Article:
Image credit & copyright: NASA/ESA Hubble Space Telescope.
Brace yourselves, winter is coming; and we all know what that means. That’s right, long dark nights and new opportunities to aim our telescopes at some of the greatest features in the North in the Orion Neighborhood (winter triangle or winter hexagon). Year after year, everyone’s favorite deep sky object seems to be the king of nebulae; the Orion Nebula or M42.
This year I want you to attempt something you may not have tried before, observing M43. This beautiful region isn’t the brightest but it’s a beautiful cavern carved out of the surrounding nebula by star N U Orionis (HD 37061) and even though it appears to be alone, this region is loaded with protostars just looking for their chance to awaken and shine their light into the universe.
To find M43 just find the Orion Nebula (M42). If you envision the Orion Nebula as a great flame, with the four star Trapezium being its source, look to the other side of the thick wall of material and M43 is sitting right there next to it. You may only be able to see the host star in many smaller instruments but have a look.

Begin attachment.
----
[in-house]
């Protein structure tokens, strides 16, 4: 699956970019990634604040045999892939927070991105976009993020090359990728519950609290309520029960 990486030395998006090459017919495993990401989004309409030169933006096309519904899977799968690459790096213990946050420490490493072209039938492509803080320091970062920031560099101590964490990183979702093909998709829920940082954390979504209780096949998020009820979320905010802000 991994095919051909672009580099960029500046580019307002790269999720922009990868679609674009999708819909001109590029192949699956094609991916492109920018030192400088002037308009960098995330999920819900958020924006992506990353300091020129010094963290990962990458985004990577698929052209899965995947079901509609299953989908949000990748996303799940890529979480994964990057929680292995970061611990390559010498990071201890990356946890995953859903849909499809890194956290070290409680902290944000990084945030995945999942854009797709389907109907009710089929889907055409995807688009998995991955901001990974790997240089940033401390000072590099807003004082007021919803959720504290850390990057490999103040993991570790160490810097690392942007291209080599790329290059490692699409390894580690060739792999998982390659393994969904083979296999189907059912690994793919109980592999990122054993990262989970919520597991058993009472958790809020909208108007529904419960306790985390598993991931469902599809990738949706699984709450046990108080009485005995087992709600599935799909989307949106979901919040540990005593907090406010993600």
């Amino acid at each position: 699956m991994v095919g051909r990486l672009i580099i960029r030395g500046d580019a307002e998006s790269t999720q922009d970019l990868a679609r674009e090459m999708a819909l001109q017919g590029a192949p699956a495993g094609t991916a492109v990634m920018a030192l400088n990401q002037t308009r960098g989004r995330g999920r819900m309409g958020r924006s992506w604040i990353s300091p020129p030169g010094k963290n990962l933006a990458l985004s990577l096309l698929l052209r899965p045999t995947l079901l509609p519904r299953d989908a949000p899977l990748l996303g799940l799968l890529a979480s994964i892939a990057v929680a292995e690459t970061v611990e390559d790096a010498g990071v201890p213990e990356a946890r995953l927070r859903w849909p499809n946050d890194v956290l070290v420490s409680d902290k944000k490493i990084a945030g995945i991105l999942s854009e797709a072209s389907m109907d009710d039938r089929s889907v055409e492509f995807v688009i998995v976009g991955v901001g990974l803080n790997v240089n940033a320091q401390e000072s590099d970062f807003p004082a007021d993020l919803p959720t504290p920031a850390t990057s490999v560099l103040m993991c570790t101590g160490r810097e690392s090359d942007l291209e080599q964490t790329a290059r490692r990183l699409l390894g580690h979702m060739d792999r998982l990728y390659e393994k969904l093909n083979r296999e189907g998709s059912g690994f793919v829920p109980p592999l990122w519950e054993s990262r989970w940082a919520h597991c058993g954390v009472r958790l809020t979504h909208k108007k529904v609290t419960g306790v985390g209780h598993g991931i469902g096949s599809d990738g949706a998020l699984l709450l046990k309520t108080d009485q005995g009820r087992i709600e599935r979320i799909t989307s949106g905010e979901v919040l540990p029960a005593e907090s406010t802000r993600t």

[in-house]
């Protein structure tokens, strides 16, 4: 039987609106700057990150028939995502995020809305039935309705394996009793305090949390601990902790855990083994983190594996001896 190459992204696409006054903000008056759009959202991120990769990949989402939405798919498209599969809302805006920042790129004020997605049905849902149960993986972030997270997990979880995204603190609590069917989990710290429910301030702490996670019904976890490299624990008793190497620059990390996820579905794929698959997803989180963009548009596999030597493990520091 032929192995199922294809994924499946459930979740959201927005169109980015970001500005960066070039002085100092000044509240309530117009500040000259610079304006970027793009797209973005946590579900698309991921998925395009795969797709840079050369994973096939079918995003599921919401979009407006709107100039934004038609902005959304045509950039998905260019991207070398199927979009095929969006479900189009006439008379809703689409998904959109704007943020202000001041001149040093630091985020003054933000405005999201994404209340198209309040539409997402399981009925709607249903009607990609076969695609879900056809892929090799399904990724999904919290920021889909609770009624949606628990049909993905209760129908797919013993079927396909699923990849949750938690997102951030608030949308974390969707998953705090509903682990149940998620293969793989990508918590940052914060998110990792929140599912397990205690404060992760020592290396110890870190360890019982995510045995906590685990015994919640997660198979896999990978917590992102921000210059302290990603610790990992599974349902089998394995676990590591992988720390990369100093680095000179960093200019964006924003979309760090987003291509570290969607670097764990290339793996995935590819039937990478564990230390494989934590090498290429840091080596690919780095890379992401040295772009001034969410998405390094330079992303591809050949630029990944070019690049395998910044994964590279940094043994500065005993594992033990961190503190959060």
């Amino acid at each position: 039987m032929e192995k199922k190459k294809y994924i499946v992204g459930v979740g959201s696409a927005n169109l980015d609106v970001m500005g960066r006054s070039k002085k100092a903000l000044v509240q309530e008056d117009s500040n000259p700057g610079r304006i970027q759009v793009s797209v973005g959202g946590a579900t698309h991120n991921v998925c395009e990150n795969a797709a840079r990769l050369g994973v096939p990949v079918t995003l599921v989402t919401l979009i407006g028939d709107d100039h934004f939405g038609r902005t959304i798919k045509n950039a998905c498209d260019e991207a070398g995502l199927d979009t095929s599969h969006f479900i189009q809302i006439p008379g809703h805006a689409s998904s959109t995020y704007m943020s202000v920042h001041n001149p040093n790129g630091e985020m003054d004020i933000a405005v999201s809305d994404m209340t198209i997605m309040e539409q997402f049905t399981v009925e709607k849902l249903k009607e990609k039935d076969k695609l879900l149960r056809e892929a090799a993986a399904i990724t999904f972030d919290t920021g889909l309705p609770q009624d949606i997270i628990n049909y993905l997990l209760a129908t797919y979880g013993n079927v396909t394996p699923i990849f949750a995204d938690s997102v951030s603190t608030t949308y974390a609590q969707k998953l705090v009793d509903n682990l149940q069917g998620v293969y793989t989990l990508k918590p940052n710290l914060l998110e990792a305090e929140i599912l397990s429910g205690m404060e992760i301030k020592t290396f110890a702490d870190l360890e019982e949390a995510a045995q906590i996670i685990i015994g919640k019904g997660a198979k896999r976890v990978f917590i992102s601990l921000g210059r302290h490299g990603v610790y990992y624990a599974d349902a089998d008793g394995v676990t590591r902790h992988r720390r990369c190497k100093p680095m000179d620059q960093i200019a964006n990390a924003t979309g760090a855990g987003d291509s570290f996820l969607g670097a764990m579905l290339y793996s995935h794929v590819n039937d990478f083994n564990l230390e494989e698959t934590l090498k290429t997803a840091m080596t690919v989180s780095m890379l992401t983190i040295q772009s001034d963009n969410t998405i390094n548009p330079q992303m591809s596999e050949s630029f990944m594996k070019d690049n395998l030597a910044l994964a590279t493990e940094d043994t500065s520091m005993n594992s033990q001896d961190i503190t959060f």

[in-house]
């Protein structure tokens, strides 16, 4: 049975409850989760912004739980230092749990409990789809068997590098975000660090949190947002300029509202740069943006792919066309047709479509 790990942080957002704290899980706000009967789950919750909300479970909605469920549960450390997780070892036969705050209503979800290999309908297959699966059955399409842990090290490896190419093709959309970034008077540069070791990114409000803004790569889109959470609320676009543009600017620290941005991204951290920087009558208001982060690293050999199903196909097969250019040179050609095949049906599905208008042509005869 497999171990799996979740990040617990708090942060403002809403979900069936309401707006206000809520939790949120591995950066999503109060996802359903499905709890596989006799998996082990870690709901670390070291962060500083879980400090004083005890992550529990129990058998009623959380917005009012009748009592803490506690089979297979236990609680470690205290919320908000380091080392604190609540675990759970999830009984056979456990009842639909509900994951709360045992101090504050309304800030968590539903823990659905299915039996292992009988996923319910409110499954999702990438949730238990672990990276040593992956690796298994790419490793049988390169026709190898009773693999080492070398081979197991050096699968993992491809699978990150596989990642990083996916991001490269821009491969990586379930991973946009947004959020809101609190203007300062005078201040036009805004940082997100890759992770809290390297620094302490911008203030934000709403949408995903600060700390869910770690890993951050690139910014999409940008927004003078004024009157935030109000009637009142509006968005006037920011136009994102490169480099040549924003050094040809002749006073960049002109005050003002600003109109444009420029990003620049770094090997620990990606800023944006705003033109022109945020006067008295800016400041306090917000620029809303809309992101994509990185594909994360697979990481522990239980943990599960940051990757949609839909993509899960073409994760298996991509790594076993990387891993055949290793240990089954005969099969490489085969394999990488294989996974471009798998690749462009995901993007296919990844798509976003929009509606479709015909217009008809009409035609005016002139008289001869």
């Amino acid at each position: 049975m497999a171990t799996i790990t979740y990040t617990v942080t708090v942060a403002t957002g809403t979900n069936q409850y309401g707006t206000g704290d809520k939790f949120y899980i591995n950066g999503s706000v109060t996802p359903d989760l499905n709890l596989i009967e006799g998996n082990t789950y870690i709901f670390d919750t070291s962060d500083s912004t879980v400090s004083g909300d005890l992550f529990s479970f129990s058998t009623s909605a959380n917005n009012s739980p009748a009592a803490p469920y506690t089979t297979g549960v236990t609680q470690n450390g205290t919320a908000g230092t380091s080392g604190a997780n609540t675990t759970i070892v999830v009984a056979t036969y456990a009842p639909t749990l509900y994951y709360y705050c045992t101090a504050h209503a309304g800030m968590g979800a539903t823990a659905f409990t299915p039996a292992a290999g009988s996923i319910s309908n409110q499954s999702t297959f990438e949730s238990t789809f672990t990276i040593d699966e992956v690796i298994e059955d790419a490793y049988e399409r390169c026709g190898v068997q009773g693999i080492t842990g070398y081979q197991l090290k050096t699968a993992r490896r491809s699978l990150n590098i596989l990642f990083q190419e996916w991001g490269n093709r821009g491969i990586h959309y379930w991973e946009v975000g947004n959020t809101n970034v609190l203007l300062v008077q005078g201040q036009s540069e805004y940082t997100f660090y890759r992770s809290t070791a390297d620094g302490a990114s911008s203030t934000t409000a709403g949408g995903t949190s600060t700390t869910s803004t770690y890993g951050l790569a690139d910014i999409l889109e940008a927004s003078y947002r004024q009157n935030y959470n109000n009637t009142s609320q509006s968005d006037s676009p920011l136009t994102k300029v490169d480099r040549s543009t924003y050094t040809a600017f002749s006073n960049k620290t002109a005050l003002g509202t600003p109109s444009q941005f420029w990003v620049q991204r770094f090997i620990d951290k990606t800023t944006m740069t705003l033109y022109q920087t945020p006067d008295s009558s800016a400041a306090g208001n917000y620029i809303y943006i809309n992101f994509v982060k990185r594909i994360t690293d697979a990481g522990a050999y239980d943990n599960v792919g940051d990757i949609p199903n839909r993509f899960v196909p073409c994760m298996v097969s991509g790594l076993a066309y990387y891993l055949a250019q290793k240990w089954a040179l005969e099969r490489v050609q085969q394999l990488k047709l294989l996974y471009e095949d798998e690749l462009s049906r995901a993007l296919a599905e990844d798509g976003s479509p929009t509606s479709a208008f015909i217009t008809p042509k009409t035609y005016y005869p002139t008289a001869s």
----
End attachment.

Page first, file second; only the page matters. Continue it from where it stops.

There are other locations throughout M43 that you won’t be seeing in a telescope but thanks to Hubble we can observe them online where your jaw can drop safely in the comfort of your own home. The above section of M43 shows an apparent thick region of star forming material pocketed by protostars coming to life and carving out caverns in the surrounding material. Eventually, all of the material will have been dissipated and the stars will illuminate the nearby universe.
NAME: Messier 43, M43, NGC 1982, De Mairan’s Nebula.
WHAT IS IT?: Emission nebula.
HOW BIG IS IT?: Roughly 4 light years in diameter.
HOW FAR AWAY IS IT?: About 1,500 light years.
APPARENT MAGNITUDE: About a 9.
WHERE IS IT? (General): Orion (The Hunter).
WHERE IS IT? (Exact RA/Dec J2000): RA 05h 35.6m / Dec −05° 16′.
Hubblesite News Center page for this image: http://hubblesite.org/newscenter/archive/releases/2006/01/image/c/
Hubble page for the second image: http://www.spacetelescope.org/images/potw1109a/